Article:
EDITORIAL: Tame high power bills

A KPLC employee inspects a meter box in Nairobi’s Mathare slums. PHOTO | HEZRON NJOROGE | NMG 

Revelations that electricity bills have hit a historic high do not bode well for Kenya’s competitiveness and this highlights the need for continued investments in cheaper green energy.

The price of electricity has over the past five years been going up due to increased tariffs to Kenya Power and reliance on expensive diesel generators, blunting Kenya’s competitive advantage compared to other nations in the region.


Official data shows that electricity bills for homes that consumed 200 kilowatt hours (kWh) per month was Sh4,762 last month, up from Sh2,782 in April 2014.

This comes despite multi-billion shilling investments in cheaper geothermal and wind power, a pointer that supply of the inexpensive power has failed to match demand.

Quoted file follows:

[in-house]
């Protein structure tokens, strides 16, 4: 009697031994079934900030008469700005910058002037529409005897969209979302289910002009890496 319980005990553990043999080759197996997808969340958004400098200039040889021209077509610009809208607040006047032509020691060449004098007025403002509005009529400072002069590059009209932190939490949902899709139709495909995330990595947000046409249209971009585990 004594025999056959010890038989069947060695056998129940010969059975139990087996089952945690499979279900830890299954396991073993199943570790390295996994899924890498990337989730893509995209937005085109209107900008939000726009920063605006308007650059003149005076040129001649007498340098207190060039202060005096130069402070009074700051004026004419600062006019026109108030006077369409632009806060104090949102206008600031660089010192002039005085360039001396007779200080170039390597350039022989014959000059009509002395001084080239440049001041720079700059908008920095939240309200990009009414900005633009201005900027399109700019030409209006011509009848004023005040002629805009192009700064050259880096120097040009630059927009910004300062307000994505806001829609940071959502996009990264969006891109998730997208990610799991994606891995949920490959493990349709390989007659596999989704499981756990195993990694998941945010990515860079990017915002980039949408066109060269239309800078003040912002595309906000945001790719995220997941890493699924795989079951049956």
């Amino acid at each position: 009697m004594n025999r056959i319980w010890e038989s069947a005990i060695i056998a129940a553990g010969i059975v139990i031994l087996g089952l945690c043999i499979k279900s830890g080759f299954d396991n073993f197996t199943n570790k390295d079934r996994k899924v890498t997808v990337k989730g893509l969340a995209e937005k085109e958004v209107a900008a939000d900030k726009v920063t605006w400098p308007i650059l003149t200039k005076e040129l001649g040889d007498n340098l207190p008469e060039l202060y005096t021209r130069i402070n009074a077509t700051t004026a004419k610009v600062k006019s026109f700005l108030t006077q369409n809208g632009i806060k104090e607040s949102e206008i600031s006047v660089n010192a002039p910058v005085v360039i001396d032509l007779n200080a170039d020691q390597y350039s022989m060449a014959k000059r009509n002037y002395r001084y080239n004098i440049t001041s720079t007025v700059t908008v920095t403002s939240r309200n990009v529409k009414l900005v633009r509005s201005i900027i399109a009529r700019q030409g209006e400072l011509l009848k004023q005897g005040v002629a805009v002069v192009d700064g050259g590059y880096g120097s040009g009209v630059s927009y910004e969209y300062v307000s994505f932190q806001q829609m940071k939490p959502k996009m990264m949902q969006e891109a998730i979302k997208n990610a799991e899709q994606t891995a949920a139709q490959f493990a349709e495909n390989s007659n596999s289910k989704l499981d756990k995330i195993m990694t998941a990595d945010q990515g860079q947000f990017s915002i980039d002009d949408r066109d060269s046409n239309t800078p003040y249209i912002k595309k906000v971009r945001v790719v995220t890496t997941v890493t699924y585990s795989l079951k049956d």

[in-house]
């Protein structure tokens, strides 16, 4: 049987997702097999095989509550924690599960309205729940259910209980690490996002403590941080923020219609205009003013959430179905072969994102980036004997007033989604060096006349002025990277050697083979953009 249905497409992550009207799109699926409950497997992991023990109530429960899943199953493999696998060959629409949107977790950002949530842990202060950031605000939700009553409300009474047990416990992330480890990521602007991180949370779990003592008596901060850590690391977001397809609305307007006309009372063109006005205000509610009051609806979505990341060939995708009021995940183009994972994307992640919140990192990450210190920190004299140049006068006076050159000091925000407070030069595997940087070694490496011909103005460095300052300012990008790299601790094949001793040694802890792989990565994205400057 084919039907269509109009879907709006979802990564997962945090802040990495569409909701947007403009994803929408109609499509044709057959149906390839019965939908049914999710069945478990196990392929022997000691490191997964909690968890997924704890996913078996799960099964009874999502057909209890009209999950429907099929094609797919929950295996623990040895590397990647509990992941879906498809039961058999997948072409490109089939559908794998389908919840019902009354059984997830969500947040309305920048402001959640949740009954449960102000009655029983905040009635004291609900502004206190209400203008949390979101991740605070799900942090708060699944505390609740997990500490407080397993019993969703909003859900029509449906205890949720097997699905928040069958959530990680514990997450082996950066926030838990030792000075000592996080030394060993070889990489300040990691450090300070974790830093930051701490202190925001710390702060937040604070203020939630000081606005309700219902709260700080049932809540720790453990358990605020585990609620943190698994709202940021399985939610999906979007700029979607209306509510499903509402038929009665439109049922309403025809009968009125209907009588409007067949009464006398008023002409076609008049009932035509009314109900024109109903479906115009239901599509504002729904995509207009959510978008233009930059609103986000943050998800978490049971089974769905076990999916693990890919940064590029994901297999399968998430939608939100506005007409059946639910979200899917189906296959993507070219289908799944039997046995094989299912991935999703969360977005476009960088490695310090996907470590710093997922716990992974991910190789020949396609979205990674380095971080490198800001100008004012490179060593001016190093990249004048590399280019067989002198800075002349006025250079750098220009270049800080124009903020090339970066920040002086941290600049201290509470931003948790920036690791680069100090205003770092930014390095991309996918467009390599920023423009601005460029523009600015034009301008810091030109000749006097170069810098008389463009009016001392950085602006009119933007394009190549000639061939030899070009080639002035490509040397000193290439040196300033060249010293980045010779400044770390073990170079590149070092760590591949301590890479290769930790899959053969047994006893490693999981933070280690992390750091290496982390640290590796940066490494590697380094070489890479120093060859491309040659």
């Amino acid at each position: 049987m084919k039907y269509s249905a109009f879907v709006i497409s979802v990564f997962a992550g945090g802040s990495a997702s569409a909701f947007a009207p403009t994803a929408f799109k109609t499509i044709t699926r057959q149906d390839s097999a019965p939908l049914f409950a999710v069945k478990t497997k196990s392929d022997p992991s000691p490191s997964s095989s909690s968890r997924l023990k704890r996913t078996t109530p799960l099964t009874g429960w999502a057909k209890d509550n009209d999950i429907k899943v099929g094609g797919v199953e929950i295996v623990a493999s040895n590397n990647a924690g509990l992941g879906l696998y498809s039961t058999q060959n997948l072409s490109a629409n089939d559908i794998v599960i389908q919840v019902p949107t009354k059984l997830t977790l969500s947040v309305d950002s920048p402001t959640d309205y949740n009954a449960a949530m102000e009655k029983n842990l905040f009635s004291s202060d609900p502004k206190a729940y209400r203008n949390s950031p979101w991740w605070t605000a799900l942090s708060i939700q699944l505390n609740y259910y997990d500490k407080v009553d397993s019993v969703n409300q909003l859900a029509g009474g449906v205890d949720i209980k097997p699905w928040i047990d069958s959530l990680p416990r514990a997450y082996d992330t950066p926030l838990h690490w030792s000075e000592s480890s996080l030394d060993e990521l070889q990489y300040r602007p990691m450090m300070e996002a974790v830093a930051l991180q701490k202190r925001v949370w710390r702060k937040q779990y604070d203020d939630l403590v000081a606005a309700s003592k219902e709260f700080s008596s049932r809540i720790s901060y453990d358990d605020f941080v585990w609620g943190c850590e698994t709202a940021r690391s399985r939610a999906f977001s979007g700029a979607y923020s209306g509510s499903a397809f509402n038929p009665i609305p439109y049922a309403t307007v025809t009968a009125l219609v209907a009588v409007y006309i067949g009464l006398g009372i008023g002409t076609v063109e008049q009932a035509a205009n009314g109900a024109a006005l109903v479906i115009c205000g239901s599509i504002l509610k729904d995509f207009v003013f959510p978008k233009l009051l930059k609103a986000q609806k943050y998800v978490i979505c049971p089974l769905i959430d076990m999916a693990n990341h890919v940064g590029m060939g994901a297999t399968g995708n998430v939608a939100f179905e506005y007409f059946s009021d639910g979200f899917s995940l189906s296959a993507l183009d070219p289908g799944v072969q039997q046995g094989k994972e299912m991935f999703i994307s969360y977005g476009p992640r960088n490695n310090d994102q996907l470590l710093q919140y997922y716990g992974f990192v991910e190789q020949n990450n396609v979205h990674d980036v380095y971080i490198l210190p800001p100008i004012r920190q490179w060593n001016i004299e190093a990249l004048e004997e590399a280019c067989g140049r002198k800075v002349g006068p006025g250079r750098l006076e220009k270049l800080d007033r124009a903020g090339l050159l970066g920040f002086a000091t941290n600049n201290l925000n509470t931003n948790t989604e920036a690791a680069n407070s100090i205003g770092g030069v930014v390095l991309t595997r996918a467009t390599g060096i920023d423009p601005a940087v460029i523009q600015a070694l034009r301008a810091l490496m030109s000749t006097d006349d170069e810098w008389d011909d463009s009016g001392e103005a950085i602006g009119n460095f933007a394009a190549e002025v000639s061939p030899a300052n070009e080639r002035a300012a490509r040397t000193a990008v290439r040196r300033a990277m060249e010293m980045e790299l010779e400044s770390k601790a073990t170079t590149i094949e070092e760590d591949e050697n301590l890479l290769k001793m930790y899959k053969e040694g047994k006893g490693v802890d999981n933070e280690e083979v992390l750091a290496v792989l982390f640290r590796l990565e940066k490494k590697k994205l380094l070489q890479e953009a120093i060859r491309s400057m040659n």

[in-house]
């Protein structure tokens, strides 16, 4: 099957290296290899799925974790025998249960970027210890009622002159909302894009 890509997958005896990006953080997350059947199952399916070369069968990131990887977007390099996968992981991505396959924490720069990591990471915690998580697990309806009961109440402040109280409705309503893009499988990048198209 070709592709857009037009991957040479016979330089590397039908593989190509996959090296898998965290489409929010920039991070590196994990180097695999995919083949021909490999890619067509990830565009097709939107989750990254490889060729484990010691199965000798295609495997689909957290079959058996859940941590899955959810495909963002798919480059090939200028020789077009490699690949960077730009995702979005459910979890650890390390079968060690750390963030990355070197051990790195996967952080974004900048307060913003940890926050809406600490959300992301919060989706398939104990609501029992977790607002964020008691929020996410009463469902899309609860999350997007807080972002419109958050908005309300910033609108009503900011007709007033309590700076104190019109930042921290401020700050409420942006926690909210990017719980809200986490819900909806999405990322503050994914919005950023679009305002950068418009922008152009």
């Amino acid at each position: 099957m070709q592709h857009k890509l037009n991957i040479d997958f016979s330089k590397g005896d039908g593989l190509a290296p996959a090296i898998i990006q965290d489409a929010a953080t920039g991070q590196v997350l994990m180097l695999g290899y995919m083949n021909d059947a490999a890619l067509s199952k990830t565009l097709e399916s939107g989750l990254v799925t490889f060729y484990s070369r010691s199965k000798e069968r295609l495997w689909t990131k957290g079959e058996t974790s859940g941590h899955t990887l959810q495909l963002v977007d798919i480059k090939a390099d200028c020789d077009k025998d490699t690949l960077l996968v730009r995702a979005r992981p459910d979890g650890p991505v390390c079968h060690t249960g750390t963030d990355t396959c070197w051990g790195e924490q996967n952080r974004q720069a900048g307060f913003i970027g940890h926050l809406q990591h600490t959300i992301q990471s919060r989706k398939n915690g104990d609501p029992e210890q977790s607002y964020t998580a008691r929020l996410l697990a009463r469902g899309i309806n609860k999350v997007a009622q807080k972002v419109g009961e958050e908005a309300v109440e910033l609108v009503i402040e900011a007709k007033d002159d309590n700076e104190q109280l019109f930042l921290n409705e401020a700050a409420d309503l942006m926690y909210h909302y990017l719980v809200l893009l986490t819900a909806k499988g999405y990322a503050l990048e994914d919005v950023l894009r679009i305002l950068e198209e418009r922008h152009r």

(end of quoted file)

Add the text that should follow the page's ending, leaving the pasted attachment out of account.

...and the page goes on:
According to a recent World Bank report, the price of electricity is a leading factor in making Africa uncompetitive, relative to other emerging economies like India and China. Unless power prices are tamed significantly, it will be impossible for Kenya to compete favourably for foreign investors when it comes up against countries like Egypt. Yet, Kenya has acknowledged that manufacturing is the engine for economic success and offers the best hope for reducing youth unemployment.